I later upgraded my Brother machine to a used Necchi, which was so obscure a model and brand that it was near impossible to find parts for, making repairing, replacing, or adding new gear highly expensive. It did well until the timing got off, which required professional help. I’m good with machines but I’m not THAT good. Congratulations on passing Intro to Machine Care, though. That's the bare minimum maintenance you should be doing as a machine owner, though, not really "repairs".
My mothers, is over 40 years old, I had to fix twice. (Mostly because she never oiled it) My grandmothers? Is even older then that and it still works. (Though the lightbulb is dead but that’s an easy fix). Wanna know why? Cause if you take care of it, it won’t break! It’s like a car, you have to maintain it, clean it and oil it to keep it running like new!
Of course I oil and clean my machine, you silly walnut. That's like washing your ass, not comparable to intensive repairs. It's what you SHOULD be doing. Meanwhile, I’ve set up and installed entire disassembled industrial machines and 6-thread coverstitch machines by myself without any provided training, manual, or instructions. You need not lecture me about machine care. ;3
That still doesn't mean I didn't need a mechanic's help when timing would get off, or the reverse stitch button would mysteriously get stuck, or motors needed replacing. I may be a highly knowledgeable seamstress that's clever with the YouTube and Google to perform some minor troubleshooting, but my expertise are not in all things mechanic.
You should never include the price of your machine into your commissions! Only time you do that? Is when you have to buy a new surger or embroidery machine, and you don’t charge the full price of it to your commissions!
You absolutely can and SHOULD include the cost of your machine in your overhead. If you don't budget for overhead, you're one botched commission, missed week of work, or broken down machine away from financial failure. No successful business would ever fail to take into account their overhead and asset depreciation costs.
Obviously I don't just straight up charge one person a few hundred for a brand new machine, but the cost of my equipment and their ongoing depreciation costs do get taken into account in my operational costs, so that I can value my work in a way that I don't end up with a negative ledger. Take a basic accounting class, my friend, and you'll see and learn for yourself. ;D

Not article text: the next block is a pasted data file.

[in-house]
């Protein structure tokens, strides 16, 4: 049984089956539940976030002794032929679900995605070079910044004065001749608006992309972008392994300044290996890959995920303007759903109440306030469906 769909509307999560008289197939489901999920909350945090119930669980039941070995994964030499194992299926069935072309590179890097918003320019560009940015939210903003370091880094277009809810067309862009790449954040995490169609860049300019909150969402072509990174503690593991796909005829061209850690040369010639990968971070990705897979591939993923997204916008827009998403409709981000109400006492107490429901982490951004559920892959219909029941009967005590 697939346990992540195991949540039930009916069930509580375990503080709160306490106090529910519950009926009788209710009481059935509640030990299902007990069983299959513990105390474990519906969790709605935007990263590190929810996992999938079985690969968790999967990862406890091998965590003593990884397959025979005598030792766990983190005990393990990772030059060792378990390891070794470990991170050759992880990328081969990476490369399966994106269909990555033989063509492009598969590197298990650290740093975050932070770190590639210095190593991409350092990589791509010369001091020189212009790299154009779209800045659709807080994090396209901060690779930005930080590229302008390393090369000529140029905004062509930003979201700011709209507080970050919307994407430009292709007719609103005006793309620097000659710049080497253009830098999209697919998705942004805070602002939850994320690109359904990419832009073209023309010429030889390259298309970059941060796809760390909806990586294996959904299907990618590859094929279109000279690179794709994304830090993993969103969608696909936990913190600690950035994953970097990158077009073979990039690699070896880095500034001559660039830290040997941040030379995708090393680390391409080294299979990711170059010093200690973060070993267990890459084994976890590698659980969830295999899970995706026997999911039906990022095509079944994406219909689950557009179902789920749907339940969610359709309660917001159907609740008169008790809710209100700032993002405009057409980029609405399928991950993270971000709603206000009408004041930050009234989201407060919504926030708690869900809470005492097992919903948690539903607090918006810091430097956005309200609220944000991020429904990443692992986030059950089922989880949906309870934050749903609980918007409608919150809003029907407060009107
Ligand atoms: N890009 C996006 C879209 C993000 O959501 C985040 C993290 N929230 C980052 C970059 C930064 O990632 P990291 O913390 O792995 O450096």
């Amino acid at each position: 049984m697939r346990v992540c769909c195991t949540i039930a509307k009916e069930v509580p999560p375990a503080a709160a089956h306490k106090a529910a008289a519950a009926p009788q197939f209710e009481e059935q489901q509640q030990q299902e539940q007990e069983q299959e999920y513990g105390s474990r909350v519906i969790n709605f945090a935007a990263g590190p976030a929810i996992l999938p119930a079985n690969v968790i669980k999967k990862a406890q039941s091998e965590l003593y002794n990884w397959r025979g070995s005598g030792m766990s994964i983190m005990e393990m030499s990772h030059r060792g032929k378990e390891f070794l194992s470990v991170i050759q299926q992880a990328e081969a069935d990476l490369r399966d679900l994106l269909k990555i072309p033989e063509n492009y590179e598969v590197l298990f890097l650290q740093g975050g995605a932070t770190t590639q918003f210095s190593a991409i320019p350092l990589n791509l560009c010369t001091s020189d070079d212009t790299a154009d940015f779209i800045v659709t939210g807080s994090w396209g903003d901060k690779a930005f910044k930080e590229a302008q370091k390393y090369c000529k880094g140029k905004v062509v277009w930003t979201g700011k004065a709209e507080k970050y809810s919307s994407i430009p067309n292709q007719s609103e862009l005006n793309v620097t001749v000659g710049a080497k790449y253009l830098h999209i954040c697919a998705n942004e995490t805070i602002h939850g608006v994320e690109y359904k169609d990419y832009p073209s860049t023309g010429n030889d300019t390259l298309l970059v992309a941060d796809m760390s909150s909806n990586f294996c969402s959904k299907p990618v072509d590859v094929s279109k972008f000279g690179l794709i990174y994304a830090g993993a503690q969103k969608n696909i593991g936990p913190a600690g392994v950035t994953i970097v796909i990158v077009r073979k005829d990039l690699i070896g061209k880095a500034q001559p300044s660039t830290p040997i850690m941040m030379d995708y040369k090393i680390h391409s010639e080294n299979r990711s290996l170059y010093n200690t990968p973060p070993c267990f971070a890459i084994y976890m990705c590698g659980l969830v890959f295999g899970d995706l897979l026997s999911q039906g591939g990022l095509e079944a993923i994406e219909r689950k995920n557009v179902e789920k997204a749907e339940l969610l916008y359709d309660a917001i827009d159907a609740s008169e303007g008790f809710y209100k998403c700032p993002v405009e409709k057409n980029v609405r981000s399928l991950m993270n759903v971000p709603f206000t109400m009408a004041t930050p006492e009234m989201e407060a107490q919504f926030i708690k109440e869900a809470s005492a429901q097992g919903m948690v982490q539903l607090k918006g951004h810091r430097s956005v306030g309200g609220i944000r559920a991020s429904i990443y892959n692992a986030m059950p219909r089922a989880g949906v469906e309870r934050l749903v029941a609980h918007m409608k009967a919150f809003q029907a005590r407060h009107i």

Plus, most people don’t use those machines anyways!
Surgers are hard to use, and the spools are expensive, and if you don’t know what your doing, you waste more then anything else, and if your making Sailor fukus, you only need it for the skirt and leotard, and embroidery machines? Unless they’re making designs like a Pokémon characters face on it, it’s not on your top list to get or have for that matter.
Oh dear... you claim to know a lot about sewing but don't know about the MAGIC OF SERGERS. They are the best, I never do a project without one! Sergers can be expensive, but my favorite serger runs as low as $180 new, which is not expensive compared to your $100 sewing machine.
I’ve never had an overlocked stitch fail on me, but plenty of straight stitches fail because they can't handle as much tension and strain. Again, maybe you’re not at that level yet, but a serger has ALWAYS been an essential part of every sewing room I’ve been in.
Second of all, cone spools are NOT EXPENSIVE. Spools of thread are expensive! They cost around $1.29 for about 300 yards of thread. Cone spools cost me around $2 "If you get it on sale", in your words, which I do. Sure you may need 3-4 cones to serge, but cone spools have 3000-4000 OR MORE YARDS. Which do you really think is the better bang for your buck here?